Not going to lie, I play a lot of Hearthstone. While most games involve a pretty deep investment, it’s hard to resist how relaxing it is to kick back with Hearthstone and marathon some Netflix.
More so than grinding the ranked ladder, I really enjoy firing up an Arena run. It’s exciting to open and build a powerful deck and satisfyingly challenging to irk out a few more wins when the wheels fall off.
While there are certainly some more exhaustive tiered list out there, here are a few cards I’d recommend you almost never pass up. I’m just sticking to the generic classless commons, since these are the cards you’ll see most often. These are in no particular order.
For a lot of folks realizing how good Chillwind Yeti is in Arena is a bit of a leveling up point. It’s easy to overlook this vanilla minion and take some aggressive 3/2 over it, but Chillwind Yeti’s cost and stats make it deceptively powerful. It’s very hard to trade profitably with Chillwind Yeti early in the game, and it’s still a respectable body down the line. Outside of some extreme curve issues, it’s almost impossible to have too many Chillwind Yetis in a deck.
Dark Iron Dwarf
Sometimes you’ll use Dark Iron Dwarf to push a bit of extra damage at your opponents face, but Dark Iron Dwarf really serves a very important purpose of letting your cheaper, or damaged, minions trade up for more expensive ones. And it leaves a 4/4 around afterwards. Little minions start to get outclassed really quickly after the first few turns, so getting to trade your 2 drop up for say their 4 drop is a huge play. Heck, it’s even better if you’re playing Paladin and get to trade a class power for a whole card.
Most players get the idea that card advantage is important, but card advantage doesn’t always need to come from straight card draw spells. If your Chillwind Yeti eats a smaller minion and then next turn trades off with another card, that’s card advantage. You used one card to trade for two cards. Piloted Shredder is just a simple built in 2-for-1. When it dies, it flips into a new one. Just be prepared, sometimes Piloted Shredder will screw you over by flipping into something like Doomsayer while you had a nice commanding board.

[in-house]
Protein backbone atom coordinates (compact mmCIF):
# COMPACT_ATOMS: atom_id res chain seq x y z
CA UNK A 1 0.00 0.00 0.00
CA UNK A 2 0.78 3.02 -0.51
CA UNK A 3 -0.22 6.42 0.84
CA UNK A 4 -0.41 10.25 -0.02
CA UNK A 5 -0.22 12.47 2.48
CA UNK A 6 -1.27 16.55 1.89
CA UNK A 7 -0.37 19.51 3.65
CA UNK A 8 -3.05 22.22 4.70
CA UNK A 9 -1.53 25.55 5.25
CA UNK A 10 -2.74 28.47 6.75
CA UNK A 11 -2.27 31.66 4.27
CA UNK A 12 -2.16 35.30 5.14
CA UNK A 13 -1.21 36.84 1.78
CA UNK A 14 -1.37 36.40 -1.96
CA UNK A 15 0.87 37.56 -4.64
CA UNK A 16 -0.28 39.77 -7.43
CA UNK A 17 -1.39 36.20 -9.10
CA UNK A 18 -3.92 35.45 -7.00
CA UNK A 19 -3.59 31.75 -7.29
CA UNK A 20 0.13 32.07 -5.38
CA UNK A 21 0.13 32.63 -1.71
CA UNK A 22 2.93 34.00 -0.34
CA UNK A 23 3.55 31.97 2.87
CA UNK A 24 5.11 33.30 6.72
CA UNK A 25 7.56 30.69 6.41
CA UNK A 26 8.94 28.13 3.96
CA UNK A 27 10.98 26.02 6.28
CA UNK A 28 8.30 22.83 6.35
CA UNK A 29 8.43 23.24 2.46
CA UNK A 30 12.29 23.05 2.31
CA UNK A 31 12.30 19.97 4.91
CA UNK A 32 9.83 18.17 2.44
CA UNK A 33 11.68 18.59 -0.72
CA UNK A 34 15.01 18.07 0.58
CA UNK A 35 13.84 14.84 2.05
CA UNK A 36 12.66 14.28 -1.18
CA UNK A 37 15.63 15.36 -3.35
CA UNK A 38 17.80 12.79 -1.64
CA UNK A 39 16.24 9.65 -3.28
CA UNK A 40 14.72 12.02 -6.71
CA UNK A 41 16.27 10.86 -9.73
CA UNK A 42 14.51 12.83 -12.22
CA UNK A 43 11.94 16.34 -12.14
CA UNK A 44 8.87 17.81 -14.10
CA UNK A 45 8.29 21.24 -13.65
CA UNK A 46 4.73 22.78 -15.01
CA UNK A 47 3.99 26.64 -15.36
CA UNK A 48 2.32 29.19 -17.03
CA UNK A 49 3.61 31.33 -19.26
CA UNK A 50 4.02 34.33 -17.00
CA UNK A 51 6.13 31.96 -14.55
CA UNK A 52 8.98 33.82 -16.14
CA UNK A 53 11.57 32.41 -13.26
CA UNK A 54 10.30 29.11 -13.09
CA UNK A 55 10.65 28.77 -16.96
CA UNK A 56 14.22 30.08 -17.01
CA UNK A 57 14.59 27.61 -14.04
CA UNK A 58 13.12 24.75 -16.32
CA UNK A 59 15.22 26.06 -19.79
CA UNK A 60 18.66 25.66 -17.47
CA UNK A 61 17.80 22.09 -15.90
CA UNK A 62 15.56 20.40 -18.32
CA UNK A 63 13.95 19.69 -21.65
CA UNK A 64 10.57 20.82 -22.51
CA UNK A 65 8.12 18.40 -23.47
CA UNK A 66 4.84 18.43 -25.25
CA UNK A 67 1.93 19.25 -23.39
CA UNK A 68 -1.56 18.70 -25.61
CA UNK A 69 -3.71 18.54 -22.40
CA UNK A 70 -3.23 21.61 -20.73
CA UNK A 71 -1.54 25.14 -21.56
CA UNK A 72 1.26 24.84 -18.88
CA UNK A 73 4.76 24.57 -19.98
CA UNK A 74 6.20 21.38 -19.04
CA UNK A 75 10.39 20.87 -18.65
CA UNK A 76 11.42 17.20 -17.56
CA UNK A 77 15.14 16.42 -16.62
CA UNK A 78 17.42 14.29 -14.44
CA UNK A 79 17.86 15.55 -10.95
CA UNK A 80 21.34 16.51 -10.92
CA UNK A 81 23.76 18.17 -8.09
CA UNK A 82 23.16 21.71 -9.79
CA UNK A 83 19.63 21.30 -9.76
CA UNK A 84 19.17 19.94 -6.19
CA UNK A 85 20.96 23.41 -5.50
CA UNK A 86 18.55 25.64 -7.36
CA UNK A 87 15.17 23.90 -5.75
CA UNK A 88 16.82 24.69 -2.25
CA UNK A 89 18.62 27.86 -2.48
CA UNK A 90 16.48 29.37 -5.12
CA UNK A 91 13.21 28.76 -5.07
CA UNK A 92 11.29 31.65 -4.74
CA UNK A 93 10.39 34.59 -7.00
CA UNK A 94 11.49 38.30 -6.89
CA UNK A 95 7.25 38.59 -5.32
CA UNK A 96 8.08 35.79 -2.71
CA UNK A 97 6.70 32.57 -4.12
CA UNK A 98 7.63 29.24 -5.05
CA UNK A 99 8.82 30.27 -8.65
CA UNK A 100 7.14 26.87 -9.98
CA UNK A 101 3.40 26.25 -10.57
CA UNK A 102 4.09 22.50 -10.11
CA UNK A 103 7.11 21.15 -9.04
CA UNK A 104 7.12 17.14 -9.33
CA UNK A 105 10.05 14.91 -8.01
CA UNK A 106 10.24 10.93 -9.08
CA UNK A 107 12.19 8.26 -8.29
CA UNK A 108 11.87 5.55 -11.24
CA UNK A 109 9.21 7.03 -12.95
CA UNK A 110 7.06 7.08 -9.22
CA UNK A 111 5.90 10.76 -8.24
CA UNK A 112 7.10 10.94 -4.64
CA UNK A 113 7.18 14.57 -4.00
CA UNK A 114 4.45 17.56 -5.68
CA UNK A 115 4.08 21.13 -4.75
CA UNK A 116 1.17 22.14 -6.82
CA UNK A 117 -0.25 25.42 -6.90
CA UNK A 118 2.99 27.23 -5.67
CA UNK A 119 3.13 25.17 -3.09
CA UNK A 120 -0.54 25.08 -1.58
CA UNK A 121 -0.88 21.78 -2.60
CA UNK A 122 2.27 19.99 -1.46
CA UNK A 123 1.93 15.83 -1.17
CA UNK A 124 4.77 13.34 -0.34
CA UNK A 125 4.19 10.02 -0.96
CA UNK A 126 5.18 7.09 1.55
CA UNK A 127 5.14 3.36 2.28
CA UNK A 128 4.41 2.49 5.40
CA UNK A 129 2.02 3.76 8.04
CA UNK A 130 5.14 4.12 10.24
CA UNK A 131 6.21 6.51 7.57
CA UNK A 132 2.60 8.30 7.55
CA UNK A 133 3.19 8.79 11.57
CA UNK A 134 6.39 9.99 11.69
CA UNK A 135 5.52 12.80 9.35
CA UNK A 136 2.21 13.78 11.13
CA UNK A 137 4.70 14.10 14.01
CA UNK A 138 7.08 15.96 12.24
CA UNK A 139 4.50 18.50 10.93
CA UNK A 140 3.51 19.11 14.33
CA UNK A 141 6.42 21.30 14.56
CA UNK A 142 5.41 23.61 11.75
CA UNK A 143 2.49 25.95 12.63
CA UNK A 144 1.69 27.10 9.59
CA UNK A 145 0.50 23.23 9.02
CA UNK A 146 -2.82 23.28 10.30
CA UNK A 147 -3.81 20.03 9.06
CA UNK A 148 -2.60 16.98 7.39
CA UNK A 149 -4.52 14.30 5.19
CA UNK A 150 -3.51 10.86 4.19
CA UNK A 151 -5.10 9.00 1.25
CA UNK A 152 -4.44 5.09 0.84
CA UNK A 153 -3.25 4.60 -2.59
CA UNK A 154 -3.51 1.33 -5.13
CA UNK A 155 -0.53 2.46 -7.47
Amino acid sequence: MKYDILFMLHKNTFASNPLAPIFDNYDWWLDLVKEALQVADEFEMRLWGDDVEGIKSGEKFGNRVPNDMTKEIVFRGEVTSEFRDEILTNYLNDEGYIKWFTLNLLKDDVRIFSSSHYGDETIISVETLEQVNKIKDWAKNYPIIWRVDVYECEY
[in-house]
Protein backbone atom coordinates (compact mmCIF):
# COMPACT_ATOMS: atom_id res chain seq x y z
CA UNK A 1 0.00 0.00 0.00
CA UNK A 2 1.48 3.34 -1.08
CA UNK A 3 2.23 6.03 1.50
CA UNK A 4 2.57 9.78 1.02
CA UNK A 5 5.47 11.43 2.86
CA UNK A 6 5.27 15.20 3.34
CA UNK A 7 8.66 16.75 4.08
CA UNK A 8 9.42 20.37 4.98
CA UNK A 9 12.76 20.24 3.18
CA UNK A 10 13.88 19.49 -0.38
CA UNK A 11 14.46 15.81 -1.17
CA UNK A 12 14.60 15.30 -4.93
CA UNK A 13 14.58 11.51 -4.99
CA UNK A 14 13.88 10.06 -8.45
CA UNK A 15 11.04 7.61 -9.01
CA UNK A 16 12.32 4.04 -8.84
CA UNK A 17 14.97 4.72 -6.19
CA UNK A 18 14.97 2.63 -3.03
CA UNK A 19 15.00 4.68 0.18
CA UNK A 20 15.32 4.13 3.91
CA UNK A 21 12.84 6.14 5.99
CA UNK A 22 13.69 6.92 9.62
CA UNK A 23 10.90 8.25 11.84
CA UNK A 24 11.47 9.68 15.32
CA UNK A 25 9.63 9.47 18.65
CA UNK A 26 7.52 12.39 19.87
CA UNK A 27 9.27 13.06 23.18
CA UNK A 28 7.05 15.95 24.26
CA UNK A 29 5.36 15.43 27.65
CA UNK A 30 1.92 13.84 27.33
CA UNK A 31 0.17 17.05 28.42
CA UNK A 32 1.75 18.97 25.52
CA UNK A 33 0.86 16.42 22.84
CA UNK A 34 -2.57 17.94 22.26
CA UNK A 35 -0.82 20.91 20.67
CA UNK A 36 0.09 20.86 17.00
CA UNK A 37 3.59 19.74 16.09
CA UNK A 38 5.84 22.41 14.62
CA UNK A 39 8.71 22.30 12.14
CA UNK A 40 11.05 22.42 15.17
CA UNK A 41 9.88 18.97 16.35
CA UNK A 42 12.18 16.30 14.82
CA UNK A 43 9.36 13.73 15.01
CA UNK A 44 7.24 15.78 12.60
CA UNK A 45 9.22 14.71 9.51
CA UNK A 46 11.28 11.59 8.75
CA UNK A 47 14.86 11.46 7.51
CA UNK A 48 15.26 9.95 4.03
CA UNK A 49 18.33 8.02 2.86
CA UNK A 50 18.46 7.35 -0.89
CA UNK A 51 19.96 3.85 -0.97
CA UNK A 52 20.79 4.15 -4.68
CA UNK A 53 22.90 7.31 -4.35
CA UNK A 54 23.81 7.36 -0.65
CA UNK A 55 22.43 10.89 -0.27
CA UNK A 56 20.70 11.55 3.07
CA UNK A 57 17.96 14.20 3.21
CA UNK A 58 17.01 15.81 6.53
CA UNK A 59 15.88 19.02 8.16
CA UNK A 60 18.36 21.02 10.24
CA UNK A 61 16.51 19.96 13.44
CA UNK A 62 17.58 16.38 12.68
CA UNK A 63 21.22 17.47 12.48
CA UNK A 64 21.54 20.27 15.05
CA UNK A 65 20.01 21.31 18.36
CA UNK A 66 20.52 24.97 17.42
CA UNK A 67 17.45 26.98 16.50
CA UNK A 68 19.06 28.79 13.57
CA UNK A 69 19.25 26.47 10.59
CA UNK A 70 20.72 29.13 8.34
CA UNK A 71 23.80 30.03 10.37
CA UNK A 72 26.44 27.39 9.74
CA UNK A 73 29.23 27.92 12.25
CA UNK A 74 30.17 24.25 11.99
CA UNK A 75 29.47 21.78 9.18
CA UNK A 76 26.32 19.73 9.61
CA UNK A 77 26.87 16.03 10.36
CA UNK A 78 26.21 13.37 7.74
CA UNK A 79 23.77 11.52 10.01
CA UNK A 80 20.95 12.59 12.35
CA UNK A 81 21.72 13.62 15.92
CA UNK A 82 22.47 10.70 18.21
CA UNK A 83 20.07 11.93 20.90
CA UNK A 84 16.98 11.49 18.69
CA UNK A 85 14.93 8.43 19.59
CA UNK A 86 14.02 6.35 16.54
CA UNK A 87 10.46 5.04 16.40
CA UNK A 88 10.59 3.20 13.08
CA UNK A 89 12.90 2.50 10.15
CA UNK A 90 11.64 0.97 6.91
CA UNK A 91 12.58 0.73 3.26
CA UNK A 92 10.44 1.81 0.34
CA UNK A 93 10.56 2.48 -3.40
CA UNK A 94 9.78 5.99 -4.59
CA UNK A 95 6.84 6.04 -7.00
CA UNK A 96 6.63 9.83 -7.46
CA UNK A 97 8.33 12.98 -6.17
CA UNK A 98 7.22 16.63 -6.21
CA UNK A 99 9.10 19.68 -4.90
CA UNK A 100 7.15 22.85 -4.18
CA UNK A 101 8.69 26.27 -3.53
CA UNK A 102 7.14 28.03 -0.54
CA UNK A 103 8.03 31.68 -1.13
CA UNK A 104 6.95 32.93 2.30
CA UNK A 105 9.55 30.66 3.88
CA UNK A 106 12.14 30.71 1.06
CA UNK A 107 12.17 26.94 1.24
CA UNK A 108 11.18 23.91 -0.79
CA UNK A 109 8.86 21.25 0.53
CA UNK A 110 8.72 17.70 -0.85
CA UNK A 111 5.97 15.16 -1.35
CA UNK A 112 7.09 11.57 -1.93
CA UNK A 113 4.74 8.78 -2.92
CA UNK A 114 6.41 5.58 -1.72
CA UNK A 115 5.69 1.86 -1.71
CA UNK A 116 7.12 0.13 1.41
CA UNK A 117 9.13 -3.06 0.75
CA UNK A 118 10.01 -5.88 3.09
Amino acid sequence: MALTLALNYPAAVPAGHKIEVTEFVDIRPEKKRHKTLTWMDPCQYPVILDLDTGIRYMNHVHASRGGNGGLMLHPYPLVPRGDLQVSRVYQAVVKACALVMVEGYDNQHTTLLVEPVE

Zombie Chow requires a bit more building around, but the best decks for it are the ones that disregard the deathrattle trigger by wanting to ensure the game goes long. It doesn’t really matter that they get 5 life if you’re just planning to smack them with 6+ power creatures in a few turns. What makes it solid is that it eats any 2/1s and trades for 3/2s that are played in the early game. This let’s you be ahead a turn, since it’s usually hard to capitalize Turn 1 with any real impact.
I will always take my first silence minion pretty highly. Silence is just too good at shutting down problematic minions, pushing winning damage through a taunt, or stopping degenerative combos. Sunwalker in your way? Not any more. Some Priest is trying to build a 20 power Lightspawn? Well now it’s a 0/5. Sometimes you’ll use silence to just irk out a little advantage, but after you have the first one you can rate them a little lower.
Acidic Swamp Ooze
Acidic Swamp Ooze has been steadily going up for how highly I take them. Think of it this way, at worst it’s a Puddlestomper. However, weapons are one of easiest ways to generate some card advantage and tempo on your opponent. So breaking up their weapon, even after they have used the first durability ensures they won’t get too far ahead. Every now and then you’ll also get to live the dream of destroying a fresh weapon, that usually got played out to be mana efficient. See also a card like Mad Bomber. When it’s good, it’s really good.
Outside of a few buff spells for certain classes, and the Priest class power, the vast majority of the time your opponent is much more likely to point removal spells at your minions than you are going to target them. Note that this does make Spectral Knight a little weaker for Priest. Spectral Knight stapled a nicely sized 4/6 body, 5 casting cost, and Hearthstone’s hexproof into a nice little package. Once thing to remember is that while it can’t be targeted by spells or Hero powers, anything that doesn’t target like an AOE or abilities like battlecry can still get you.
Say it with me now, 5/6 for 4. It’s a freaking 5/6 for 4. Often the one drop minion that it spawns for your opponent will be small enough to take care of with your class power or just trivial enough to ignore. Even if you end up trading off one of your cheaper cards, the massive Hungry Dragon can usually make up for the card disadvantage by either ending the game quickly or using its bulk to eat up other minions. So hungry.